Working towards project based learning

With reporting season nearly finished, I have been reflecting on what I wanted to achieve myself this semester, and how I might fare if I received a report card on my teaching.

As a new educator, I have been focusing on getting the basics right: working on my classroom management, instruction and engagement with students. It has been a constant minefield of different ideas, perspectives and challenges but I’m thoroughly enjoying it.

Flashback to May last year, I was in Washington D.C. and wrote about my experience seeing some incredible project based learning in action at Two Rivers Public Charter School. It made me excited about teaching and was one of the final experiences that ensured I would apply for Teach for Australia.

While looking at ‘enquiry based learning’, ‘project based learning’ and ‘scenario based learning’ all helps, I think at the core there needs to be an achievable project. I believe classes where students: have choice, participate in ‘action learning’, and create something to be celebrated at the end, give students the best chance to soak up rich learning and develop lasting skills.

With this belief, I often feel that I’m not delivering content in a way that I myself would enjoy as a student. I want to be listening to what students want and incorporating that into interesting projects that deliver the curriculum in a way that is engaging. Big ask, but it is an aim I believe all teachers should have. While my skills are improving, I hope to give my students more freedom and choice in the classroom next semester.

This term, I started to test a few ideas, giving students small projects, scenarios and tasks for one, two or three lessons. While they had mixed results, scenarios have been the most interesting and successful from my perspective.

For the ‘scenario lessons’, I provided each student with a ‘real life’ challenge that they needed to solve. I gave them a brief context, explaining who they were and the decisions they needed to make. I then listed a series of outcomes they must meet by the end of the lesson along with steps they could take if they get stuck.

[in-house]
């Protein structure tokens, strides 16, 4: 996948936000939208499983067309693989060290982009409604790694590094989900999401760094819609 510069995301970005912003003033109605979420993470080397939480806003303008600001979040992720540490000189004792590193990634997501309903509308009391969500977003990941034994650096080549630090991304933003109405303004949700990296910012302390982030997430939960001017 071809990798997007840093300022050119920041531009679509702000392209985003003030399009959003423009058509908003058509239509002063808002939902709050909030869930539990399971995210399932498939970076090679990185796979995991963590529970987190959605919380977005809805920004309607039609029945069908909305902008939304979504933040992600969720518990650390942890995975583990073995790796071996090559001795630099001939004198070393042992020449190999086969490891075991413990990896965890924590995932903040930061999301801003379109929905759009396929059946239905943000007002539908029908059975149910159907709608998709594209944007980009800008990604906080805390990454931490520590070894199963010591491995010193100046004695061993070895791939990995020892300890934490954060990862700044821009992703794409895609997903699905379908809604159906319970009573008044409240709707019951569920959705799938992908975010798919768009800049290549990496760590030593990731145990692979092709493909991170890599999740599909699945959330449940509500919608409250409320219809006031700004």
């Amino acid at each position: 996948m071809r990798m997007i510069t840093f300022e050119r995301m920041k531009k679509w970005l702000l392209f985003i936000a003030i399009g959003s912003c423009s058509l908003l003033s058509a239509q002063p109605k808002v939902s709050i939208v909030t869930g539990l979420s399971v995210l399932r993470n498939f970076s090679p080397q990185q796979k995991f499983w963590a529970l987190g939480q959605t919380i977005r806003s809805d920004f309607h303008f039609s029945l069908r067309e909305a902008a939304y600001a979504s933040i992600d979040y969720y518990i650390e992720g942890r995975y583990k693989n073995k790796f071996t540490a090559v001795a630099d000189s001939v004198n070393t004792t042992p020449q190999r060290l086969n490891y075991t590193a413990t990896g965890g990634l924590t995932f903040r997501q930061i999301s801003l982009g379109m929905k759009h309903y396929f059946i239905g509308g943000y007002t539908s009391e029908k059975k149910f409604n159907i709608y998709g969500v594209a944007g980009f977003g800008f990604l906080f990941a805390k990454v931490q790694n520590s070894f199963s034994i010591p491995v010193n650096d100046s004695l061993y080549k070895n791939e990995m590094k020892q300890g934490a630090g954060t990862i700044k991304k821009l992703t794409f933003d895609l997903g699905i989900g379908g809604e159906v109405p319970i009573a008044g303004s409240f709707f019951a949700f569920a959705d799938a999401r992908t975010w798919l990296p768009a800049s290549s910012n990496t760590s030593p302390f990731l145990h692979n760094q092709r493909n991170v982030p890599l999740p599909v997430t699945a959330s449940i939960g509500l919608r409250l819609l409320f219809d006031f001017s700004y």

Students are given a simple task to ensure their minds are placed into the scenario setting, then choose how to complete the remainder of the outcomes. Usually in pairs, students would progress at a different pace and achieve different learning along the way, but need to answer a few key questions by the end of the lesson.

During the lessons, some students required little to no help, while others needed consistent reassurance and support. However, almost all students were engaged, learning and participated in a way they felt comfortable with. They were also pushed to answer all the questions, but in a way where they could choose how to manage this.

At the end, students had to present their solution to the class, building speaking confidence and showcasing the different ideas that were developed. Each presentation was clapped and supported with energy in the room.

In other lessons, I organised computer access and gave out individual research projects to complete by the end of two-three lessons. The focus was to develop literacy, asking students to research different questions and answer in the form of a paragraph, Facebook post, tweet or graphic. Once completed they would show a friend for editing then email me with a digital copy of the assignment upon completion as evidence.

These lessons were particularly useful for ensuring I deliver differentiation properly. It ensured that students who need extra support, an additional push or a specific task could easily be provided with opportunities tailored to their learning requirements.

Next semester, I aim to continue to develop these skills by observing a range of primary school and college (Y11-12) classes to see how they use projects to deliver content to students. This should provide me with a few interesting ideas to try out in my own classroom.

In particular, I am excited about working with my new Year 10 Business and Global Studies class on term-long projects that build their skills. While I am a long way from delivering high-level project based learning in my classes, I am glad to be working at a school that encourages new teachers to collaborate with colleagues and constantly challenge themselves.


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